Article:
Two million dollars sounds a lot but 21 years is also a lot.

It’s understood the mood in Cabinet was that the compensation was well deserved.

Pora was in prison from when he was 17 to when he was 38. That’s a major chunk of his life behind bars.

I wouldn’t call it ‘deserved’, it wasn’t something Pora earned, he will get it as compensation for wrong done to him.

Justice Minister reignites de Bain debate

Minister of Justice has announced that Cabinet will start from scratch in investigating whether David Bain will be compensated for being imprisoned or not.

This will please all those who relish an excuse to debate the merits of the case.

Press release:


The Government has agreed to set aside all previous advice relating to David Bain’s compensation claim and conduct a fresh inquiry, Justice Minister Amy Adams has announced.

In November 2011, former Canadian Supreme Court judge Justice Ian Binnie was appointed to provide advice on the claim. He completed his report in August 2012.

After being made aware of concerns raised about Justice Binnie’s report and receiving advice from the Solicitor-General, the then Justice Minister Judith Collins decided to seek a peer review by former High Court judge Dr Robert Fisher. Dr Fisher found that Justice Binnie’s report contained a number of errors and was, therefore, unsafe to rely on.

“Given these events, it’s my view that Cabinet doesn’t have the information in front of it on which it could reasonably reach a decision,” says Ms Adams.

“For that reason, the advice of both Justice Binnie and Dr Fisher will be set aside and I will appoint a new inquirer to conduct a fresh inquiry into Mr Bain’s claim.”

Ms Adams says it’s important that the final decision on Mr Bain’s claim is durable and withstands the close scrutiny the case attracts.

“The New Zealand public rightly expects the Government to make a decision with the full set of facts and reliable advice in front of them. A fresh look will safeguard the integrity of the process and reassure the public that Cabinet will act on the best advice available,” says Ms Adams.

“Despite the further delay, conducting a fresh inquiry is the best approach in the circumstances and enables Mr Bain’s claim to be progressed on a proper and robust basis.”

Mr Bain’s claim for compensation falls outside existing Cabinet guidelines because when his conviction was quashed, a retrial was ordered. However, Cabinet has also reserved a residual discretion to consider claims outside the guidelines in “extraordinary circumstances … where this is in the interests of justice”. To satisfy the test for the payment of compensation that applies in his case, Mr Bain will need to prove his innocence on the balance of probabilities and be able to satisfy Cabinet that the circumstances are sufficiently extraordinary that it would be in the interests of justice for compensation to be paid.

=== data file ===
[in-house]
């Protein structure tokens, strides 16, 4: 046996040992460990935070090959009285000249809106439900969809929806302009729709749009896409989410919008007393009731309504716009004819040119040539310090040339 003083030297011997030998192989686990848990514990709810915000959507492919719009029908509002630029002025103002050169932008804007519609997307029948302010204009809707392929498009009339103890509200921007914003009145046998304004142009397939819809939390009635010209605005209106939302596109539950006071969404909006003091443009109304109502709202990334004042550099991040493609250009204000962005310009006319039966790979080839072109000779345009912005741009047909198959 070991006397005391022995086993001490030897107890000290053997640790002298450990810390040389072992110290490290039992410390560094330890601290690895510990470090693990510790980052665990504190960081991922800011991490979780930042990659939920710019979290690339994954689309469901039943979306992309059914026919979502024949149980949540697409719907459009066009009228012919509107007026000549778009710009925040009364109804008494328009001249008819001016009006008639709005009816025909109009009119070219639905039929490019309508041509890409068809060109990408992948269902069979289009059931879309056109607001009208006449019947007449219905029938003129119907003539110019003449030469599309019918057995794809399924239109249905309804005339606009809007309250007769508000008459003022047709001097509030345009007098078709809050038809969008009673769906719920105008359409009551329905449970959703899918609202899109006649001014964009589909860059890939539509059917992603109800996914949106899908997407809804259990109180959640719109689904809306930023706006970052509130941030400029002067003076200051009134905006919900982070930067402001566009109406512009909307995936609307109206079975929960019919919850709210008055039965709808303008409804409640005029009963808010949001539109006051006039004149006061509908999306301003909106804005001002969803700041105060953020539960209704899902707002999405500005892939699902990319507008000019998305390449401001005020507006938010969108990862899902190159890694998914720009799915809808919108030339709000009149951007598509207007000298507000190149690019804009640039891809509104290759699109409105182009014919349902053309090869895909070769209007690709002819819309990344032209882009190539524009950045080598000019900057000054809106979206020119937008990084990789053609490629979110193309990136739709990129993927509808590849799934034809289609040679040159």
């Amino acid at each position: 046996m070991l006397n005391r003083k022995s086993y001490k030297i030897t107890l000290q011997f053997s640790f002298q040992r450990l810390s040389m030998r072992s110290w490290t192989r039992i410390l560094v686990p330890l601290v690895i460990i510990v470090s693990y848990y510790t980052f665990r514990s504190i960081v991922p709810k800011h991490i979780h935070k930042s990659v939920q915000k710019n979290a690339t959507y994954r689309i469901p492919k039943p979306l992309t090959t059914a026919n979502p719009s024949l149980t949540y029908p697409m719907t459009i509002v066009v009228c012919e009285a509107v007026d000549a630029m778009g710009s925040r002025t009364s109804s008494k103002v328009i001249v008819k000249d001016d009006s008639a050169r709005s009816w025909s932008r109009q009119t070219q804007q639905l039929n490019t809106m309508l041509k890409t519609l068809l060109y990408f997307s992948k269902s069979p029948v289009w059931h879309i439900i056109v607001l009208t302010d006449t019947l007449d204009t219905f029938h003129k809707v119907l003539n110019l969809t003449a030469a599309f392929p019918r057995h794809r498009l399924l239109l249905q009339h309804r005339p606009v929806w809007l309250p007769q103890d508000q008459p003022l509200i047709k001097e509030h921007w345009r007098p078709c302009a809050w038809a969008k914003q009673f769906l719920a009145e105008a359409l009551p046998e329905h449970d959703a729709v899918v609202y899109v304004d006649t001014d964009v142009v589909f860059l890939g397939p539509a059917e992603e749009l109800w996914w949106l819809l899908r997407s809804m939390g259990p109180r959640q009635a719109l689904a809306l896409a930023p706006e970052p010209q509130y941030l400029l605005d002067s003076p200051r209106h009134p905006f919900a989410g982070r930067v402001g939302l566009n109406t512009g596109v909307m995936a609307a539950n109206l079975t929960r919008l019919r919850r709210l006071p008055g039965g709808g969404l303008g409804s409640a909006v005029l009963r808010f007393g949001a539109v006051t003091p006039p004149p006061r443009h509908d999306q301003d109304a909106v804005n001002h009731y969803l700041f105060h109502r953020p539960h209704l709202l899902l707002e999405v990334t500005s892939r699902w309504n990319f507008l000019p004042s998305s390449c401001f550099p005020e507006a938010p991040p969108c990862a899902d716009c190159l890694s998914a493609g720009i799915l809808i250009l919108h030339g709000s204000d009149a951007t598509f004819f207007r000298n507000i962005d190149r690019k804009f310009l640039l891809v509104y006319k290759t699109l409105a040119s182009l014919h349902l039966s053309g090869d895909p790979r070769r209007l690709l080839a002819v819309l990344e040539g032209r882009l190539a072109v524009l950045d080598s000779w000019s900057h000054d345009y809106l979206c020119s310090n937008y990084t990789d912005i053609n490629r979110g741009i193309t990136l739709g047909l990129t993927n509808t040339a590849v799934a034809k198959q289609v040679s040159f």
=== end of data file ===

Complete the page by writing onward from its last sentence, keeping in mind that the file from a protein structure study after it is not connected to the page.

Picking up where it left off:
“I have notified Mr Bain’s representatives of Cabinet’s decision and I understand they are comfortable with the process. All parties have agreed to draw a line under what’s happened and move forward in a constructive manner,” says Ms Adams.

Ms Adams will now seek advice on an appropriate inquirer and develop their terms of reference. There will be a further announcement in due course.

Related Documents

Bain given new hope for compensation

David Bain has been given some hope of getting his compensation claim considered. He had previously hit a l;egal brick wall in Judith Collins but the new Justice Minister Amy Adams seems prepared to deal with it,

Stuff: Bain has a fresh chance for compensation

David Bain has been given fresh hope in his fight for compensation after court wranglings came to an end.

The Government and Bain’s lawyers have agreed to end judicial review proceedings over a report that suggested he was innocent of the murder of his family.

It means the decision to award him compensation for wrongful conviction and for the 13 years he spent behind bars will go back before Cabinet ministers.

Justice Minister Amy Adams announced the move this afternoon.

“This discontinuance does not resolve Mr Bain’s underlying compensation claim, just the separate judicial review process,” she said.

“I plan to discuss next steps with my Cabinet colleagues over the coming weeks. 

“While the details of the agreement are confidential, I can confirm that there was no contribution made towards Mr Bain’s compensation claim as part of this discontinuance.”

Bain’s bid for redress stalled in early 2013 after a row over a report commissioned by then justice minister Judith Collins.

Written by retired Canadian judge Justice Ian Binnie, it found that Bain was innocent of the murder of his parents, brother and two sisters “on the balance of probabilities”.

Collins publicly questioned the findings and ordered a review by High Court judge Robert Fisher. Fisher pointed to errors in Binnie’s findings.

Bain’s legal team took the matter to the High Court and asked for a judicial review.

And they now seem to be making some progress.

I don’t have an opinion on whether Bain deserves compensation.